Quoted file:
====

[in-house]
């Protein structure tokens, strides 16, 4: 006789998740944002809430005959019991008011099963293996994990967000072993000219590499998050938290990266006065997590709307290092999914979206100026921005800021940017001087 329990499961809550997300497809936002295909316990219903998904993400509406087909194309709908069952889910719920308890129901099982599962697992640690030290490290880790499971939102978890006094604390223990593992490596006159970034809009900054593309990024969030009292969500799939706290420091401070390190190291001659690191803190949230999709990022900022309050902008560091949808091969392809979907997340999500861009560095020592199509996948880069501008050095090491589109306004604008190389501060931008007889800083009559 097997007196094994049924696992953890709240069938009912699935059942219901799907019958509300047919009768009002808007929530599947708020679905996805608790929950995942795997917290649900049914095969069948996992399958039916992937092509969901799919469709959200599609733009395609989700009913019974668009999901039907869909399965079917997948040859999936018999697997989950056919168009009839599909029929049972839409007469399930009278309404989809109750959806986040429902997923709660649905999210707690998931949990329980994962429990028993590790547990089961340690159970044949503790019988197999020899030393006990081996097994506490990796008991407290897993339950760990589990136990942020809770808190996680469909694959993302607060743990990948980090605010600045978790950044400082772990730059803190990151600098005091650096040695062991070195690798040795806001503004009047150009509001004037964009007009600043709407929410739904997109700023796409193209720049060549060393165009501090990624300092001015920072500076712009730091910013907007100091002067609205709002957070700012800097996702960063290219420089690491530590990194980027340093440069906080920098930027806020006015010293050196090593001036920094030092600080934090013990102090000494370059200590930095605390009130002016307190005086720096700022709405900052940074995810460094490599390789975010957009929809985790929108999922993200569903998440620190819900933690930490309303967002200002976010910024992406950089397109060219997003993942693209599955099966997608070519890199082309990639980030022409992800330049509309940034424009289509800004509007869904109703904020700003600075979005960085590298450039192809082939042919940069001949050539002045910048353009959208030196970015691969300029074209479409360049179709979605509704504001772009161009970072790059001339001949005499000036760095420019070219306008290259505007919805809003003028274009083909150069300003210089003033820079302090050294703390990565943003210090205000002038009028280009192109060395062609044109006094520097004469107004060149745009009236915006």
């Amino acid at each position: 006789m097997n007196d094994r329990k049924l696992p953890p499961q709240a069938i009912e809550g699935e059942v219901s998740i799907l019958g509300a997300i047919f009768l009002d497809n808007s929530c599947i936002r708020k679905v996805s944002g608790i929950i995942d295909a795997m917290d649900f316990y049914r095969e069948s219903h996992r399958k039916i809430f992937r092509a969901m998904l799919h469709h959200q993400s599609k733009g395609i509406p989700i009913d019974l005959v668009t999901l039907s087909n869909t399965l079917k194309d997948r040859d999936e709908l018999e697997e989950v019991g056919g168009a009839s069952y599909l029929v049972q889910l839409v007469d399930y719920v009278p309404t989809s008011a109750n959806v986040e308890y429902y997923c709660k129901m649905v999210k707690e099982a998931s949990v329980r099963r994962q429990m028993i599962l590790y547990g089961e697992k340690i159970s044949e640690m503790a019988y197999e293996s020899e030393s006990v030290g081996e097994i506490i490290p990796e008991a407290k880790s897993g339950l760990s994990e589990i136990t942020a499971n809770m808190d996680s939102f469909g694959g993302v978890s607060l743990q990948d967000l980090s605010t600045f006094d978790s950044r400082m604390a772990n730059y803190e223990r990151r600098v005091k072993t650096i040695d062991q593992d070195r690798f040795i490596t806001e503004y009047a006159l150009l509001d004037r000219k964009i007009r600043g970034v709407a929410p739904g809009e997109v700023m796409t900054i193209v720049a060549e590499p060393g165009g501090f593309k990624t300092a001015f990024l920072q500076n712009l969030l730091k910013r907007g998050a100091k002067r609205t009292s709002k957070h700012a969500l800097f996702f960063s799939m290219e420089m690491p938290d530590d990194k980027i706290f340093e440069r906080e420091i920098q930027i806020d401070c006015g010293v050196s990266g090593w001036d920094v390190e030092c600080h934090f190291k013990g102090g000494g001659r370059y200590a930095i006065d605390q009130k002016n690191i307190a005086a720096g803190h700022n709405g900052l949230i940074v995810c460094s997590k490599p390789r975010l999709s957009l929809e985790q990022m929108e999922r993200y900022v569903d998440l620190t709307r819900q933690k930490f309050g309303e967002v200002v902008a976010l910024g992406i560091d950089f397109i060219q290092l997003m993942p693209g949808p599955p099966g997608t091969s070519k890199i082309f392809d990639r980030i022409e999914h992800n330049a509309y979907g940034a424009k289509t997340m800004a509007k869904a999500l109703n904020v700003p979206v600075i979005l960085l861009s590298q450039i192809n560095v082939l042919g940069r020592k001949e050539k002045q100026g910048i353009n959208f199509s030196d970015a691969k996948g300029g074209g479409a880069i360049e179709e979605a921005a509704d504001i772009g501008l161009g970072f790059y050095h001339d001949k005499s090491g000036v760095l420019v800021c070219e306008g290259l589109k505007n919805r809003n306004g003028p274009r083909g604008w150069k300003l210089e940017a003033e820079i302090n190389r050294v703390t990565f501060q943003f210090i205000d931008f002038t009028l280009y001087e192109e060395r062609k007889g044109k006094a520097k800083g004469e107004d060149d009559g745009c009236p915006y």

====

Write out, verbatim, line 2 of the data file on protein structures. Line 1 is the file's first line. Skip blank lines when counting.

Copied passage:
């Protein structure tokens, strides 16, 4: 006789998740944002809430005959019991008011099963293996994990967000072993000219590499998050938290990266006065997590709307290092999914979206100026921005800021940017001087 329990499961809550997300497809936002295909316990219903998904993400509406087909194309709908069952889910719920308890129901099982599962697992640690030290490290880790499971939102978890006094604390223990593992490596006159970034809009900054593309990024969030009292969500799939706290420091401070390190190291001659690191803190949230999709990022900022309050902008560091949808091969392809979907997340999500861009560095020592199509996948880069501008050095090491589109306004604008190389501060931008007889800083009559 097997007196094994049924696992953890709240069938009912699935059942219901799907019958509300047919009768009002808007929530599947708020679905996805608790929950995942795997917290649900049914095969069948996992399958039916992937092509969901799919469709959200599609733009395609989700009913019974668009999901039907869909399965079917997948040859999936018999697997989950056919168009009839599909029929049972839409007469399930009278309404989809109750959806986040429902997923709660649905999210707690998931949990329980994962429990028993590790547990089961340690159970044949503790019988197999020899030393006990081996097994506490990796008991407290897993339950760990589990136990942020809770808190996680469909694959993302607060743990990948980090605010600045978790950044400082772990730059803190990151600098005091650096040695062991070195690798040795806001503004009047150009509001004037964009007009600043709407929410739904997109700023796409193209720049060549060393165009501090990624300092001015920072500076712009730091910013907007100091002067609205709002957070700012800097996702960063290219420089690491530590990194980027340093440069906080920098930027806020006015010293050196090593001036920094030092600080934090013990102090000494370059200590930095605390009130002016307190005086720096700022709405900052940074995810460094490599390789975010957009929809985790929108999922993200569903998440620190819900933690930490309303967002200002976010910024992406950089397109060219997003993942693209599955099966997608070519890199082309990639980030022409992800330049509309940034424009289509800004509007869904109703904020700003600075979005960085590298450039192809082939042919940069001949050539002045910048353009959208030196970015691969300029074209479409360049179709979605509704504001772009161009970072790059001339001949005499000036760095420019070219306008290259505007919805809003003028274009083909150069300003210089003033820079302090050294703390990565943003210090205000002038009028280009192109060395062609044109006094520097004469107004060149745009009236915006």